CapWay, A Fintech Firm For The Unbanked, Is Moving From Silicon Valley To Atlanta
CapWay, a financial technology company that focuses on the unbanked, underbanked, and millennials, is moving from Sunnyvale, California — one of the major cities comprising Silicon Valley — to Atlanta.
Atlanta is closer to where CapWay founder Sheena Allen grew up in Terry, Mississippi — one of the poorest states in the U.S. It’s also closer to her customers, Allen said in a Hypepotamus interview.
Allen knows what it’s like to be on the outside of the traditional banking system. She grew up in rural Mississippi, 17 miles south of Jackson, where large banks would not set up branches, and high-fee check-cashing stores were about the only way to turn a check into cash.
“There was only one bank where I grew up so the whole town uses one bank. It’s called a bank desert,” Allen said during an interactive panel with Jamarlin Martin at HBCU@SXSW 2018 in Austin, Texas.
Since 2008, 10,000 bank branches have closed. When they leave, predatory services often move in, according to the CapWay website.
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CapWay lets customers turn paper checks into digital currency via an Android or Apple app on mobile devices. Users can load money onto a prepaid card and access financial products and tips to help them move towards
homeownership or building financial literacy. CapWay is doing this for thousands of people living in the U.S.
“Success for me is getting one guy who didn’t trust banks, but he relates to and trusts CapWay. He now is becoming financially literate.” — Sheena Allen, founder and CEO of CapWay, in a Mogul Watch interview
Venture capital firm Backstage Capital invested in CapWay’s pre-seed round, along with Liberty Bank, the second largest African-American owned bank. CapWay is now working on closing its seed round.
Part of the attraction with Atlanta is the talent coming out of local universities like Georgia Tech and Morehouse, Allen told Hypepotamus:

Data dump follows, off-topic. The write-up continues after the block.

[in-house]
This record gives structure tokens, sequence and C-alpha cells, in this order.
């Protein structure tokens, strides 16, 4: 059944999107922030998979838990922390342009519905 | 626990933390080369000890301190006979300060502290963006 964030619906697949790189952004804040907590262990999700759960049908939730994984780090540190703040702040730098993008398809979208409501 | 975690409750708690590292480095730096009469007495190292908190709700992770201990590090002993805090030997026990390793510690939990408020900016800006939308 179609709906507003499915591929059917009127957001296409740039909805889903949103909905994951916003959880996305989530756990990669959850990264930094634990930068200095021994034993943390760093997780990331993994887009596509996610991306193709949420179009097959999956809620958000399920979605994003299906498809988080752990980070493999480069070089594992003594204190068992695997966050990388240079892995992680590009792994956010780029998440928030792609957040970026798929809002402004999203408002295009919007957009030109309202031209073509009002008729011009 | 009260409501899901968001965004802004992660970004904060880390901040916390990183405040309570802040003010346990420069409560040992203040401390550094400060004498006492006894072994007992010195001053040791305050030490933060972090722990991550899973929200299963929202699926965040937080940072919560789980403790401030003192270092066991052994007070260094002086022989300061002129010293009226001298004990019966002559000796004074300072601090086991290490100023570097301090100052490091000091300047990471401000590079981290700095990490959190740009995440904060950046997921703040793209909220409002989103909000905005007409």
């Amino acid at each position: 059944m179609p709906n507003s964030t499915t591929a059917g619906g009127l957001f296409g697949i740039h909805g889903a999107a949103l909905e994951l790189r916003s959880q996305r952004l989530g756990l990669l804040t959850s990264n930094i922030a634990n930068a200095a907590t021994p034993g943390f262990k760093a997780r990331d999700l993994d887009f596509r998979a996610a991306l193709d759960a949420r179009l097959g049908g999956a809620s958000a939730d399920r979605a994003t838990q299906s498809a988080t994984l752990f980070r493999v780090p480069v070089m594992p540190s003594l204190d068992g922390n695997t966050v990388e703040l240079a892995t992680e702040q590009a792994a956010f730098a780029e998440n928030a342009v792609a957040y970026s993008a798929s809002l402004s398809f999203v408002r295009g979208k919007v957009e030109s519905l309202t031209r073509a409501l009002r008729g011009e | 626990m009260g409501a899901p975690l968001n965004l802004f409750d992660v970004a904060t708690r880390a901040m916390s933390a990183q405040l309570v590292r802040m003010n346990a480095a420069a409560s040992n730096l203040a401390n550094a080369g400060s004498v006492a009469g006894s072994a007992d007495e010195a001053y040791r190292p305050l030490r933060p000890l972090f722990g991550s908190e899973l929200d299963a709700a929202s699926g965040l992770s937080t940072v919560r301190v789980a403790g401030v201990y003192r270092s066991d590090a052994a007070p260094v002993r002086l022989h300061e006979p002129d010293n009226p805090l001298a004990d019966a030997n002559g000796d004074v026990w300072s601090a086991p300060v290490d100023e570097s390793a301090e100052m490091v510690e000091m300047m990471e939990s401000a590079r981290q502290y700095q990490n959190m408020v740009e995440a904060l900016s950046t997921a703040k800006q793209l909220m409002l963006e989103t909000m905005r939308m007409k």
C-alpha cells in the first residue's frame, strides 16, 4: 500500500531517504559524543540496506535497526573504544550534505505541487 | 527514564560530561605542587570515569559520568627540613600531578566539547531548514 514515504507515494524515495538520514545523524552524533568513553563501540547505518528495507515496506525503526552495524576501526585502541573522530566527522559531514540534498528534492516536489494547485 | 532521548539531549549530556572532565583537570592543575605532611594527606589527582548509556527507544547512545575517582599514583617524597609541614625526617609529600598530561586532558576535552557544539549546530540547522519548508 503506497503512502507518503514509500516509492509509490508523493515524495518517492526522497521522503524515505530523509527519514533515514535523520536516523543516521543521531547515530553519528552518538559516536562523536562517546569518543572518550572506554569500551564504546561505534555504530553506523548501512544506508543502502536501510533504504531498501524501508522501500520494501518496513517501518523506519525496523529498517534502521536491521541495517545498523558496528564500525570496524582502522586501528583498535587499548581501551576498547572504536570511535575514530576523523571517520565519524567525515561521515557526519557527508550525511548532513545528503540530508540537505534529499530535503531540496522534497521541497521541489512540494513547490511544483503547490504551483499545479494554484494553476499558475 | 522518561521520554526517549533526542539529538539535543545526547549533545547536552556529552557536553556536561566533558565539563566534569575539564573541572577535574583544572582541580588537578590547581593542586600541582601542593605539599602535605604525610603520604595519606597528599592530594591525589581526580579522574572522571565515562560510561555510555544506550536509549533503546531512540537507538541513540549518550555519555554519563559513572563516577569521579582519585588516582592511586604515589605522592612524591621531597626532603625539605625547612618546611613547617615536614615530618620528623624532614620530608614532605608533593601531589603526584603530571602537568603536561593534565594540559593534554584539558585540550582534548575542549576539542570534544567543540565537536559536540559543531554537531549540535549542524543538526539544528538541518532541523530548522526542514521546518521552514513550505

“I’m from the South, I love the South. But also, when you look at the numbers, this region has the highest population of unbanked or underbanked residents,” she said.
After the move in January, CapWay plans to launch a new gamified micro-lending offering. “While this is not a big focus for us, we want to make we’re covering every part of the ecosystem,” Allen told Hypepotamus.
Allen described how CapWay is leveraging the blockchain during an interactive panel with Jamarlin Matin at HBCU@SXSW 2018 in Austin, Texas:
“When I was in Silicon Valley, there was a bank on every corner, but that’s not the case in a lot of (rural) areas. So inner cities, red lining. Rural areas, not a bank on every corner. There’s probably a payday lender on every corner. So for me, it (was about) how can I use technology to disrupt an industry that the larger financial institutions have always tried to get into, but they want to get into for the wrong reasons. Financial inclusion or the financially-underserved market is a half-a-trillion-dollar industry. I understood the people with the problem — not just the problem itself. What blockchain allowed us to do is to (start an) untraditional financial ecosystem. The reason I say untraditional is we’ve been told to use traditional banking — or bank black — for the last 400 years, but the truth is it hasn’t worked. Clearly, the traditional way of banking has not worked whereas for us the blockchain … is different from anything that’s ever been done before.”